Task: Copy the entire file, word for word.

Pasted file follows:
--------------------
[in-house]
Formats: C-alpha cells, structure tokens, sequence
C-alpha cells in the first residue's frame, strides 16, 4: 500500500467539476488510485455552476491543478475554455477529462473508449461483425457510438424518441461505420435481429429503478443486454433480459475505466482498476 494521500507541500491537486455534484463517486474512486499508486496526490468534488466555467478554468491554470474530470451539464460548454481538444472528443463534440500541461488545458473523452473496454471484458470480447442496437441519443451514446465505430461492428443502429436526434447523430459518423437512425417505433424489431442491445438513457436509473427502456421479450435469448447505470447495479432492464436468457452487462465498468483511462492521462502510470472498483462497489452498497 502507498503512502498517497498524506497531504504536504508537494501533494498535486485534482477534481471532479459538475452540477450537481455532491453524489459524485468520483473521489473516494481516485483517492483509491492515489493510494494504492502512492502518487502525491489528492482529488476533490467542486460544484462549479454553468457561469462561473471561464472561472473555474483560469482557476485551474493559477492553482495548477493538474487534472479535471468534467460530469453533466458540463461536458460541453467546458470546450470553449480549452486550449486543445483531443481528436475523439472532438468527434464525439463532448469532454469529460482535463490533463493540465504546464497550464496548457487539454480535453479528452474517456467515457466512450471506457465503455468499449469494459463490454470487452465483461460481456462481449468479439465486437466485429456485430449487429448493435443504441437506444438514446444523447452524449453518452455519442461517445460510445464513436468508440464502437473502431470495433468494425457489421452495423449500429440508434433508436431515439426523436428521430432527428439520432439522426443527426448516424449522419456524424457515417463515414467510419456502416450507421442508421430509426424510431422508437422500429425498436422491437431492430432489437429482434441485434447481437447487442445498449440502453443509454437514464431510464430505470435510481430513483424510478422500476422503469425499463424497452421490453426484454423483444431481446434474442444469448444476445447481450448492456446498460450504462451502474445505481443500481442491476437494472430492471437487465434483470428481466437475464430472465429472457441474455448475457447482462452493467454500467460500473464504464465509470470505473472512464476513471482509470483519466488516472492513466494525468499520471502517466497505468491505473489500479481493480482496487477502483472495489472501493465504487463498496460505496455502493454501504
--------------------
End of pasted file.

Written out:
[in-house]
Formats: C-alpha cells, structure tokens, sequence
C-alpha cells in the first residue's frame, strides 16, 4: 500500500467539476488510485455552476491543478475554455477529462473508449461483425457510438424518441461505420435481429429503478443486454433480459475505466482498476 494521500507541500491537486455534484463517486474512486499508486496526490468534488466555467478554468491554470474530470451539464460548454481538444472528443463534440500541461488545458473523452473496454471484458470480447442496437441519443451514446465505430461492428443502429436526434447523430459518423437512425417505433424489431442491445438513457436509473427502456421479450435469448447505470447495479432492464436468457452487462465498468483511462492521462502510470472498483462497489452498497 502507498503512502498517497498524506497531504504536504508537494501533494498535486485534482477534481471532479459538475452540477450537481455532491453524489459524485468520483473521489473516494481516485483517492483509491492515489493510494494504492502512492502518487502525491489528492482529488476533490467542486460544484462549479454553468457561469462561473471561464472561472473555474483560469482557476485551474493559477492553482495548477493538474487534472479535471468534467460530469453533466458540463461536458460541453467546458470546450470553449480549452486550449486543445483531443481528436475523439472532438468527434464525439463532448469532454469529460482535463490533463493540465504546464497550464496548457487539454480535453479528452474517456467515457466512450471506457465503455468499449469494459463490454470487452465483461460481456462481449468479439465486437466485429456485430449487429448493435443504441437506444438514446444523447452524449453518452455519442461517445460510445464513436468508440464502437473502431470495433468494425457489421452495423449500429440508434433508436431515439426523436428521430432527428439520432439522426443527426448516424449522419456524424457515417463515414467510419456502416450507421442508421430509426424510431422508437422500429425498436422491437431492430432489437429482434441485434447481437447487442445498449440502453443509454437514464431510464430505470435510481430513483424510478422500476422503469425499463424497452421490453426484454423483444431481446434474442444469448444476445447481450448492456446498460450504462451502474445505481443500481442491476437494472430492471437487465434483470428481466437475464430472465429472457441474455448475457447482462452493467454500467460500473464504464465509470470505473472512464476513471482509470483519466488516472492513466494525468499520471502517466497505468491505473489500479481493480482496487477502483472495489472501493465504487463498496460505496455502493454501504